Searching for Hamentashen on Avenue J and Beyond
View Bakeries for Hamentaschen in a larger map
This year we try Brooklyn for our annual hamentashen search. It's not that there aren't great hamentashen in Queens—there are, and you can read about them here. They're all still there and still good, so it only seemed right to explore another borough.
Avenue J in Midwood has a good amount of kosher bakeries, and this time of year, the week leading up to Purim, those bakeries are filled with mishloach manot gift baskets and hamentashen. Poppy and apricot are my personal favorite, so when available, that's what I ordered at each stop. I didn't find a bad hamentashen in the bunch, but there were a few standouts. Here are the goods, from acceptable to outstanding.
Porges Canadian-Style Bakery
Not the prettiest batch of hamentashen, and not quite the tastiest either ($8.50/pound; $1.70 for two). The poppy seed filling was crunchy, just the seeds with a touch of honey or sugar to bind them all together. Pure poppy, which is nice, but the cookie was a little too hard, although nicely sweet with a crunch. The apricot filling, however, was lacking. There was so little of it, and it was cooked so much, that it turned into fruit leather. Mostly cookie, not much flavor. Not the best, but I never say no to a hamentash.
1441 Coney Island Avenue (at Avenue K), Midwood, Brooklyn (map)
Meir's Hemishe Bakery
There were no apricots here, so I got poppy and prune ($6.99/pound; $1.70 for two). The poppy filling was chewy with a hint of citrus. The prune was chewy as well. The cookie was slightly dry and harder than most, and not too sweet. Again, acceptable but not a favorite.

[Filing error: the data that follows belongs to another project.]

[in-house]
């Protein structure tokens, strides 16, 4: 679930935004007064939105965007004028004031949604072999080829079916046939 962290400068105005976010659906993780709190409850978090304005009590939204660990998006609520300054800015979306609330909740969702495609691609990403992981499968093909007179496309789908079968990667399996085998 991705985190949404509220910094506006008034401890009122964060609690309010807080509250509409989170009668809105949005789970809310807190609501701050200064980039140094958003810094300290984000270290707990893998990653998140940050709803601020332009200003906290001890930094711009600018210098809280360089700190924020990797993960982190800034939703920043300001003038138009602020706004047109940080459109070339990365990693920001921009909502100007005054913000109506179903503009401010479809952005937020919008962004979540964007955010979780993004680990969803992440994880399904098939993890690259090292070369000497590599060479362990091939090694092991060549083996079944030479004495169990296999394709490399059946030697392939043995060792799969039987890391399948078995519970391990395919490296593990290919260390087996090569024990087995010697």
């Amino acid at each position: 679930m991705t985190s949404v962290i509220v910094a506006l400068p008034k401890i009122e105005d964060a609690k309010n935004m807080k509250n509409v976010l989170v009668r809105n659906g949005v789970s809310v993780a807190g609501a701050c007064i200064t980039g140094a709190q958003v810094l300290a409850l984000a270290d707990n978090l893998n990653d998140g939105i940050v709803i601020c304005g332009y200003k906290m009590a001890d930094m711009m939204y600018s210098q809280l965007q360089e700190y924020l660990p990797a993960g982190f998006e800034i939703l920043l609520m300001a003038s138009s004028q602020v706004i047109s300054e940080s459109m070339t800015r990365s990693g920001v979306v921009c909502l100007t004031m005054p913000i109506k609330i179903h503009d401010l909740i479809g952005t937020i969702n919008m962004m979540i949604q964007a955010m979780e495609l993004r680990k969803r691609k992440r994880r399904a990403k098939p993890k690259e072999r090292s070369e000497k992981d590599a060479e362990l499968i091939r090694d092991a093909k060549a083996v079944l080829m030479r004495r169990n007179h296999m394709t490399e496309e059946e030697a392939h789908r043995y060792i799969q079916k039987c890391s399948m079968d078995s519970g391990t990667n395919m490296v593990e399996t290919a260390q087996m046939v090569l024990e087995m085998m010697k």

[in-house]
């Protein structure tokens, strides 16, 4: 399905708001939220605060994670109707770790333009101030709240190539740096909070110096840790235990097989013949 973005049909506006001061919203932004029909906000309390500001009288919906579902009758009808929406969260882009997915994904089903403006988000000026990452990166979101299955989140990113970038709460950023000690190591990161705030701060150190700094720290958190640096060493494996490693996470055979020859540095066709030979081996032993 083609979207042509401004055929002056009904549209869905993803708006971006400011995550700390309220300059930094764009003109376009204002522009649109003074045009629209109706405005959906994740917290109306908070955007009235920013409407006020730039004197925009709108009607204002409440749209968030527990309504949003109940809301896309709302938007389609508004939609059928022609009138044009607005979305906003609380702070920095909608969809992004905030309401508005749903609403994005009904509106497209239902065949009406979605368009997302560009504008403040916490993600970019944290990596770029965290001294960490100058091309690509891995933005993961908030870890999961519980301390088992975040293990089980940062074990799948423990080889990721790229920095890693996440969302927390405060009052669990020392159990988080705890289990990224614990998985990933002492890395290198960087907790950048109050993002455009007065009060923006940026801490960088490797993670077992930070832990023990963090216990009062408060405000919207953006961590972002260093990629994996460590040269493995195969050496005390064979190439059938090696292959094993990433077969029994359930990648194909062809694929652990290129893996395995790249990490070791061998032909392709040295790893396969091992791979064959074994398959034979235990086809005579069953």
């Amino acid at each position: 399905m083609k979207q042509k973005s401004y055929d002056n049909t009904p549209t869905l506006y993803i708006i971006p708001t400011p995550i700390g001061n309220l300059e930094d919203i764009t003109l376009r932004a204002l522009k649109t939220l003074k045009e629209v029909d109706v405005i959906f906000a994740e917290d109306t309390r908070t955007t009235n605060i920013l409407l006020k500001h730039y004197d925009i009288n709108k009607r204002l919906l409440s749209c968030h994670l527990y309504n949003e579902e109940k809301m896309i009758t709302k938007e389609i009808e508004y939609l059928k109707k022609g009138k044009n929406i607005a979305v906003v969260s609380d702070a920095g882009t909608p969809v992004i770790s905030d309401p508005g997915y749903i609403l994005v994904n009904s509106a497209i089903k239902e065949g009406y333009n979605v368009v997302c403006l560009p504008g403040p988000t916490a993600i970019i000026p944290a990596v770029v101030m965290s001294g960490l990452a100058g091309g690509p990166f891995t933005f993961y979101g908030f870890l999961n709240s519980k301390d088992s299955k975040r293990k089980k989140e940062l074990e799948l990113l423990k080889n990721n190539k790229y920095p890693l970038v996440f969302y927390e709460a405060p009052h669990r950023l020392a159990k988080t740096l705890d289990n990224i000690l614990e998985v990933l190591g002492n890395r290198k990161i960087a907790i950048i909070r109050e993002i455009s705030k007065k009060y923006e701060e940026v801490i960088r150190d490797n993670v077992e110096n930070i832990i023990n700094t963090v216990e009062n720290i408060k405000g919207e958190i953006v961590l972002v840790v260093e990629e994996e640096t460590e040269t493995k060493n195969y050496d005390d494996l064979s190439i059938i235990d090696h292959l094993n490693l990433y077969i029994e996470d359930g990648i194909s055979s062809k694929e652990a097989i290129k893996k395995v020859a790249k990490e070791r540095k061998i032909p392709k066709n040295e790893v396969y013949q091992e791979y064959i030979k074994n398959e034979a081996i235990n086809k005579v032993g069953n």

1321 Ave J, Midwood, Brooklyn (map)
I had to stop at this super-kosher supermarket to stock up on some of my favorite Israeli snacks, and found that they sold hamentashen, made in-store, at their bakery ($5.49 for a nine ounce box). I bought a nine ounce container of poppy hamentashen. I wasn't expecting much, but to my surprise, they were delicious. The cookie tasted almost buttery, like shortbread. I say almost, since they are pareve, not dairy, so no butter was used. But still, a good flavor, nice crumbly texture, and the thin cookie encased a large amount of soft, simple poppy filling. They tasted clean and sweet, and the small size made it easy to eat a few of them at a time.
When I first bit into the large poppy hamentash from Ostrovitsky's ($1.50 each), I thought it was nothing special, just a big cookie with not much filling. But as I kept eating, it began to grow on me. The cookie was thick and sweet, with a good crumbly crunch. The mound of poppy seeds were crisp on top but soft on the interior, and just barely bound together. The apricot offering was tasty as well, but the proportions were a little off. Too much of the thick cookie and not quite enough of the floral fruit filling. Otherwise, a good representation of quality hamentashen.
1124 Avenue J, Midwood, Brooklyn (map)
Isaac's Bake Shop
The best of the bunch ($1.50 each). The large cookie is crumbly, but soft and sweet, housing an incredibly moist pile of poppy seeds, very clean tasting and classic. The apricot was just as good, lots of pure, sweet apricot jam, just the right amount for the cookie. Now it feels like Purim!
1419 Ave J, Midwood, Brooklyn (map)
Next year I'll try Borough Park in Brooklyn, or re-visit some Queens classics. Where do you get your favorite hamentashen?